Historic Markers Across Georgia

Horace King / Master Builder (1807-1887)

Marker ID:  
Location: is along the Chattahoochee Riverwalk, Columbus, GA
County: Muscogee
Coordinates: N 32° 27.812    W 084° 59.818
  32.46353333    -84.99696666
Style: Mounted **
Waymark: None


Horace King
Master Builder

Born a slave in Chesterfield District, S.C., Horace King came to Columbus in 1832 with his master, John Godwin, to construct the first bridge between Columbus and Girard, Alabama. After the completion of their covered bridge (called “Dillingham Bridge”), the two men worked together successfully on other building projects. King’s ability and loyalty led Godwin in 1846 to petition the Alabama General Assembly for his black friend’s freedom. Even after his freedom was granted, King continued to work in partnership with the man with whom he had to come to this region of the country. Upon Godwin’s death in 1859, King erected a marble monument over his grave in what is now Phenix City bearing the inscription, “This stone was placed here by Horace King in lasting remembrance of the love and gratitude he felt for his lost friend and former master.”

Although he refused to campaign for the office, King was elected to the Alabama Legislature in 1868 as a representative from Russell County and served with distinction for two terms. A contemporary writer referred to him as “the noblest work of God, an honest man.”

King’s achievements as a master builder are legendary, and include the spectacular circular stairway in the present Alabama State Capitol. However, he is best remembered as the builder of covered wooden bridges, six of which were located in Columbus: two at Fourteenth Street and three which spanned the river here at Dillingham Street. The brick wall visible above is a remnant of the foundation of one of these bridges. He also built the Mobile and Girard Railroad Bridge (1870), visible immediately downstream from this spot, and the Muscogee Railroad Bridge (1855), which crosses the river near the end of Sixteenth Street.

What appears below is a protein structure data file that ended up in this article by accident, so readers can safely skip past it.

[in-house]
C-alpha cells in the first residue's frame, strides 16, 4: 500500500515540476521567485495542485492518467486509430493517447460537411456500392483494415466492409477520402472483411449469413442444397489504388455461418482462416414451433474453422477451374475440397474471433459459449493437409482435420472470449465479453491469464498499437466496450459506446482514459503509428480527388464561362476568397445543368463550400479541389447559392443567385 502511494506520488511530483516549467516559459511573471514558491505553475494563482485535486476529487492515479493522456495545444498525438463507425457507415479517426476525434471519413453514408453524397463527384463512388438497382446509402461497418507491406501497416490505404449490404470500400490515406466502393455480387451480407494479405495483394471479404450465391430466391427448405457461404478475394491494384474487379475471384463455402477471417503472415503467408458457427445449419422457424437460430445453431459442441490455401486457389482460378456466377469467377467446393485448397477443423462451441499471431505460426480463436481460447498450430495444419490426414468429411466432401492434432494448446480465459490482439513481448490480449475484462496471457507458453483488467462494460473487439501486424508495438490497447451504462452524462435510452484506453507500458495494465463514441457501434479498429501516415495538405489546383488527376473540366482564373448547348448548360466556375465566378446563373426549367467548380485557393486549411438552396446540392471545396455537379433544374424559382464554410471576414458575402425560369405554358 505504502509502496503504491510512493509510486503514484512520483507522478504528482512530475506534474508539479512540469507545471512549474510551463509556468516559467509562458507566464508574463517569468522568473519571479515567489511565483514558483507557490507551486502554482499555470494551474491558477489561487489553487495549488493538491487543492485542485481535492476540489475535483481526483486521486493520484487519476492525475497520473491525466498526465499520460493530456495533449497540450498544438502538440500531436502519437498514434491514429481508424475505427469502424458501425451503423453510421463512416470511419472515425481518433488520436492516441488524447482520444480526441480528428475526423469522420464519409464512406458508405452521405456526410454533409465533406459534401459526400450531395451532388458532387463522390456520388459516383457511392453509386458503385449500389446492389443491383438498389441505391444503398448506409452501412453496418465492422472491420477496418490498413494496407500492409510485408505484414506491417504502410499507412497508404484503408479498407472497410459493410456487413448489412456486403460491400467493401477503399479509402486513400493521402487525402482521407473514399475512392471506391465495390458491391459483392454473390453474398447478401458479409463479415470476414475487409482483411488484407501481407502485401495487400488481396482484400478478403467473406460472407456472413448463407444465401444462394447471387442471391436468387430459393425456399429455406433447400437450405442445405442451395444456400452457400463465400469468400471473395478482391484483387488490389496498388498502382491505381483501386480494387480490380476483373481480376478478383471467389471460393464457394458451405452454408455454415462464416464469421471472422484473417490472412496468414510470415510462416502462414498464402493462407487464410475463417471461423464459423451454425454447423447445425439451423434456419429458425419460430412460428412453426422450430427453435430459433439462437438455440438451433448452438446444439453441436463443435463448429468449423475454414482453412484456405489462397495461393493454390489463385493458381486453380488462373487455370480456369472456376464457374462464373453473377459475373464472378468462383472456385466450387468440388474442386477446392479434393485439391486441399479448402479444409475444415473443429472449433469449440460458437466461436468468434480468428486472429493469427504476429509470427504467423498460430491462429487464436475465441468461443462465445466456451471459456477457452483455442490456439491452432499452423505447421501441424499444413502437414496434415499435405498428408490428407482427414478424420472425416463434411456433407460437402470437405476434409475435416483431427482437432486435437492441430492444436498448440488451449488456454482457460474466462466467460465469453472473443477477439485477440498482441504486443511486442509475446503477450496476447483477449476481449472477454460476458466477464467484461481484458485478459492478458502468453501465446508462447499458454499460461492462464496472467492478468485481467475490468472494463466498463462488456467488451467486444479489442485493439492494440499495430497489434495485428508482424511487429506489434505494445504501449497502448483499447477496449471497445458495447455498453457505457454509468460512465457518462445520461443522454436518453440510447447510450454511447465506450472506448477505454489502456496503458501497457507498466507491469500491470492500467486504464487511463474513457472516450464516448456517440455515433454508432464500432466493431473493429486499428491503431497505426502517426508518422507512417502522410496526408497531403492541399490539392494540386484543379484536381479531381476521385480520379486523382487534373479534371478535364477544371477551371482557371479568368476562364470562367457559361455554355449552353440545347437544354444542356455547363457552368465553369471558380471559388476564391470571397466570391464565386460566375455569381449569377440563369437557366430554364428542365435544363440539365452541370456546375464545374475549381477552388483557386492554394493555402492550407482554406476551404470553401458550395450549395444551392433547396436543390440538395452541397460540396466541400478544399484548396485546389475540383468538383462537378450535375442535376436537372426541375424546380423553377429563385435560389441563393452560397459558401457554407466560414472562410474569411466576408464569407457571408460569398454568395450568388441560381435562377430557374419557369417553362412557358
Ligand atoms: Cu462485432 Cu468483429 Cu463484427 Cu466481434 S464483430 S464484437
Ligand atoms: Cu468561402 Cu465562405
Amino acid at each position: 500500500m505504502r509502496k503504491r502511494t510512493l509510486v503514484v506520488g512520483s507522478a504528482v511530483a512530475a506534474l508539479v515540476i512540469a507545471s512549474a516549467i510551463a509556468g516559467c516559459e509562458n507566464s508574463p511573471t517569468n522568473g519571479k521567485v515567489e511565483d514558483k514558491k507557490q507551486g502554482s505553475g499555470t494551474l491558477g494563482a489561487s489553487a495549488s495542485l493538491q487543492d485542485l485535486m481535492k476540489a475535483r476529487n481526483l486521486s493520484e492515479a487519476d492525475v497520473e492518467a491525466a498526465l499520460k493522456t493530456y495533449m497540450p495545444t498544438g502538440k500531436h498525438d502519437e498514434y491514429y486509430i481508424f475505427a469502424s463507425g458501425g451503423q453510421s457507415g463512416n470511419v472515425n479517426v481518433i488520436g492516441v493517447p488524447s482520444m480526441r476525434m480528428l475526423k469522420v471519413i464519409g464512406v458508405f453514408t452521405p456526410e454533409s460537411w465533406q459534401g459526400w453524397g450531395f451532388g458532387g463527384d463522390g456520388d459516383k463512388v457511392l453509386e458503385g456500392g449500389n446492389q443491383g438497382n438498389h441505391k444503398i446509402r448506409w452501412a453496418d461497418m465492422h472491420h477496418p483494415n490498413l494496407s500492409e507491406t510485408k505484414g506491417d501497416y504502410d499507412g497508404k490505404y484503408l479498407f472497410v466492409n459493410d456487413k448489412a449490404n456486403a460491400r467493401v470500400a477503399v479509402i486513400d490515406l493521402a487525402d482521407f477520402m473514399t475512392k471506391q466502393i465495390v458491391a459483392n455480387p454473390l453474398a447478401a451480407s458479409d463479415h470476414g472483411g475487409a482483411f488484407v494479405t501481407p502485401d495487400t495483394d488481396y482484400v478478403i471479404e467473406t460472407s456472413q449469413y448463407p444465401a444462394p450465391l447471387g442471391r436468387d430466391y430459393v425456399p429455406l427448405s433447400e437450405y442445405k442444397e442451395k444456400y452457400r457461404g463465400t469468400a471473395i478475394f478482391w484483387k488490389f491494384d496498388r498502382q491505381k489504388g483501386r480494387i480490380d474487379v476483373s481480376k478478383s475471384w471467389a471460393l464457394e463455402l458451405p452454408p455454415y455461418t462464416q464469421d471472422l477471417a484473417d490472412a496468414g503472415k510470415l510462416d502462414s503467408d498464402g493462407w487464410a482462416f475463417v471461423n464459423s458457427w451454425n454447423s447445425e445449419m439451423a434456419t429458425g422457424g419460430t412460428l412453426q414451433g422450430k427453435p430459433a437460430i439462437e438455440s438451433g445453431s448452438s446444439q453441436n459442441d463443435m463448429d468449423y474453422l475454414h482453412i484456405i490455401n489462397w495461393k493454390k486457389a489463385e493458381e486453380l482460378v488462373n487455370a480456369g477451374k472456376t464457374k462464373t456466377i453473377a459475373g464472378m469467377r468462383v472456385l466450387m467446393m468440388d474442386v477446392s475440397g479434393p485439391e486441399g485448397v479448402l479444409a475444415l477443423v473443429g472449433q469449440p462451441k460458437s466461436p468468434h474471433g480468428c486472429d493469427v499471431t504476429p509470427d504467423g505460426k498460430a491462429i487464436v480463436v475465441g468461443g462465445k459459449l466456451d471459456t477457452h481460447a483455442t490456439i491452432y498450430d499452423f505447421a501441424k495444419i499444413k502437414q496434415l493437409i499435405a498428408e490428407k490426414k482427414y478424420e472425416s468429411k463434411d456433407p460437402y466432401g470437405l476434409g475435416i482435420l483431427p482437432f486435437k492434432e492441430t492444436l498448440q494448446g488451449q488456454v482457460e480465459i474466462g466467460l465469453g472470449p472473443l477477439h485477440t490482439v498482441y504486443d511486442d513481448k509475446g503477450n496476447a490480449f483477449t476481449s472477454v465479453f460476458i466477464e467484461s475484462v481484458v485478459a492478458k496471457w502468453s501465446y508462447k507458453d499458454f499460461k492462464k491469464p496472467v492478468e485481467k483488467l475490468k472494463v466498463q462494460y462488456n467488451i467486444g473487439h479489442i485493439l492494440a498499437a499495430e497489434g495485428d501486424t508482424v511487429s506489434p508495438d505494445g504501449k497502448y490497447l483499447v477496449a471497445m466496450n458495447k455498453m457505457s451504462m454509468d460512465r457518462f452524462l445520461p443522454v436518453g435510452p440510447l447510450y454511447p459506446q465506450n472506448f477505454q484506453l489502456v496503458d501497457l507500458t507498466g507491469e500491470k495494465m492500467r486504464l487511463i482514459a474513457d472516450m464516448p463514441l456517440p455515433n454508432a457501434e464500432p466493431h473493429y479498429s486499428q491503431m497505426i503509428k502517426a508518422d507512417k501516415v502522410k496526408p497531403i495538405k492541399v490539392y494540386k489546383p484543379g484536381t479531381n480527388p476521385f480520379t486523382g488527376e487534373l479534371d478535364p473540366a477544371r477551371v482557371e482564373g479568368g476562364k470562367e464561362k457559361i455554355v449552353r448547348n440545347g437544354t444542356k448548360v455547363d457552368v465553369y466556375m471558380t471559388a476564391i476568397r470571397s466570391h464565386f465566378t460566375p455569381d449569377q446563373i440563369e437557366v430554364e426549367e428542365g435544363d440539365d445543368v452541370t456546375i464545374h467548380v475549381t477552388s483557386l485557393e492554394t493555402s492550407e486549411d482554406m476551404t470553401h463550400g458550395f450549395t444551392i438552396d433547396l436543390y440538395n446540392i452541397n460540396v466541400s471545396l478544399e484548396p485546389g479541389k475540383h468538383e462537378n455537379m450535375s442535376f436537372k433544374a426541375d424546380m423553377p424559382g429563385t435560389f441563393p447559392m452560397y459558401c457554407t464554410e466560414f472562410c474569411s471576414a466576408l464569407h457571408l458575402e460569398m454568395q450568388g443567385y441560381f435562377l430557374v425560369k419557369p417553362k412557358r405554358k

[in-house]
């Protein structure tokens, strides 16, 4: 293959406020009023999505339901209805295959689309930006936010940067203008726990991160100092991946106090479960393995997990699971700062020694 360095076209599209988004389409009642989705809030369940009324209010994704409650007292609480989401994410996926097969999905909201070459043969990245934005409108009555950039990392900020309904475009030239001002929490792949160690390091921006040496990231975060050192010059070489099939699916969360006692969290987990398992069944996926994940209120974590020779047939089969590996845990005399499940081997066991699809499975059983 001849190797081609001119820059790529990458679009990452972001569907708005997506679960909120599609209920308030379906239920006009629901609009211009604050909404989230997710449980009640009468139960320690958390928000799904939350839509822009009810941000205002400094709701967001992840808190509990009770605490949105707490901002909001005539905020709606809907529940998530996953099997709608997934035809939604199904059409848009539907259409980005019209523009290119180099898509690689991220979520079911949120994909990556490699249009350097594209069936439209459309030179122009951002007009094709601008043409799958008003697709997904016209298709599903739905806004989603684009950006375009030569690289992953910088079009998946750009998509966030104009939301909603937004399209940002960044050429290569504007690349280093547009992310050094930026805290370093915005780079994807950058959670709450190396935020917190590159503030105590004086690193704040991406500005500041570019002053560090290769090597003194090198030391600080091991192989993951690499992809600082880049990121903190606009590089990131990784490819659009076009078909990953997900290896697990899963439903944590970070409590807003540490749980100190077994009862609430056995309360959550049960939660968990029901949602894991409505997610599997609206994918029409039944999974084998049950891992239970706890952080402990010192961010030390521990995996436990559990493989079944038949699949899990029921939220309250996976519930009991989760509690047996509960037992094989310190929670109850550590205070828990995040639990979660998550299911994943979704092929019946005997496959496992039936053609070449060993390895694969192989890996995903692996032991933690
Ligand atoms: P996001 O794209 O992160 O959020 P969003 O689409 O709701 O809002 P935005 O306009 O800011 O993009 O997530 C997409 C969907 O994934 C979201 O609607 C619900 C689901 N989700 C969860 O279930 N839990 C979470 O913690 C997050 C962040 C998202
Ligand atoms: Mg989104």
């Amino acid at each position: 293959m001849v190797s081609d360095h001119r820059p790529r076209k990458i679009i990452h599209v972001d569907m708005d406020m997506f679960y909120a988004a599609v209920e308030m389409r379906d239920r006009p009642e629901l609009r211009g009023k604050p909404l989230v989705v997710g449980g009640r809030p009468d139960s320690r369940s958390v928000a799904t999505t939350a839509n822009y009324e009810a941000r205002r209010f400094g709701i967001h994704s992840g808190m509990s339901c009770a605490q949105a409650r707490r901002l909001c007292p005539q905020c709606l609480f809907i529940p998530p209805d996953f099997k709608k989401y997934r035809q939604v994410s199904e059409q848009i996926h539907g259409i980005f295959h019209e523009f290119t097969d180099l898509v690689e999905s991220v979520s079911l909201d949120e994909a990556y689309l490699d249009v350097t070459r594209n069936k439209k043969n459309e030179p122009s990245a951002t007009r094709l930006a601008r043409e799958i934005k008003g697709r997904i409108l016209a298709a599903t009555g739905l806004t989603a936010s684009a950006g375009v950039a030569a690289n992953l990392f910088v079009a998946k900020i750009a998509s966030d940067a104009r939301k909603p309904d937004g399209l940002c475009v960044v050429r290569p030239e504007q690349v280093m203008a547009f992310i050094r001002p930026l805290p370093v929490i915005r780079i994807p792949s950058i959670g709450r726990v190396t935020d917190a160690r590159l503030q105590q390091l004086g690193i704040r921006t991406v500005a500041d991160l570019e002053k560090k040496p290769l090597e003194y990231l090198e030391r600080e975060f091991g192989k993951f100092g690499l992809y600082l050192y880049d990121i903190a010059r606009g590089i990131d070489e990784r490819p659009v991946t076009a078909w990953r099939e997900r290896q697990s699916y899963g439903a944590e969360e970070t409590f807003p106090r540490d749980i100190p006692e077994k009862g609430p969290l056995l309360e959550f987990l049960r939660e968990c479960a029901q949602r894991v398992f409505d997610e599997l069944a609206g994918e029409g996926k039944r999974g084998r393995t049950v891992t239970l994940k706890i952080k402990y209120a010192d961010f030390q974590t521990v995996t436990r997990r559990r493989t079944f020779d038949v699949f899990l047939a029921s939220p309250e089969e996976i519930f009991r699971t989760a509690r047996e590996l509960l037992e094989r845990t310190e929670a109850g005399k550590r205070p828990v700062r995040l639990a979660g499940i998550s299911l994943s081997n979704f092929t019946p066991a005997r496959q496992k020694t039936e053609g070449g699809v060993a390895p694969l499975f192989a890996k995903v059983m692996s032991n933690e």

The first bridge that brought Godwin and King to this area was built on this site using Town Lattice trusses and was completed in 1833 at a cost of $14,000. In March 1841, as a result of the “Harrison Freshet,” the bridge floated down river for eight miles and was deposited intact in a cotton field on the Woolfolk Plantation. King was in charge of the crew that constructed the replacement bridge at a cost of $15,100. This bridge remained in use until it was burned by Confederate defenders on April 16, 1865 to prevent its capture by the Union forces approaching from the west. King was in charge again when the bridge was rebuilt a second time in 1867.

About 1872, King moved to LaGrange, Georgia, where he lived until his death on May 28, 1887. During his years in that city, he restored the LaGrange Female College, which had burned a few years earlier, and rebuilt several college and church buildings and other covered bridges. His remarkable career is widely recorded. On July 29, 1989 King was among the first inductees into the Alabama Engineering Hall of Fame in Tuscaloosa.

October 11, 1993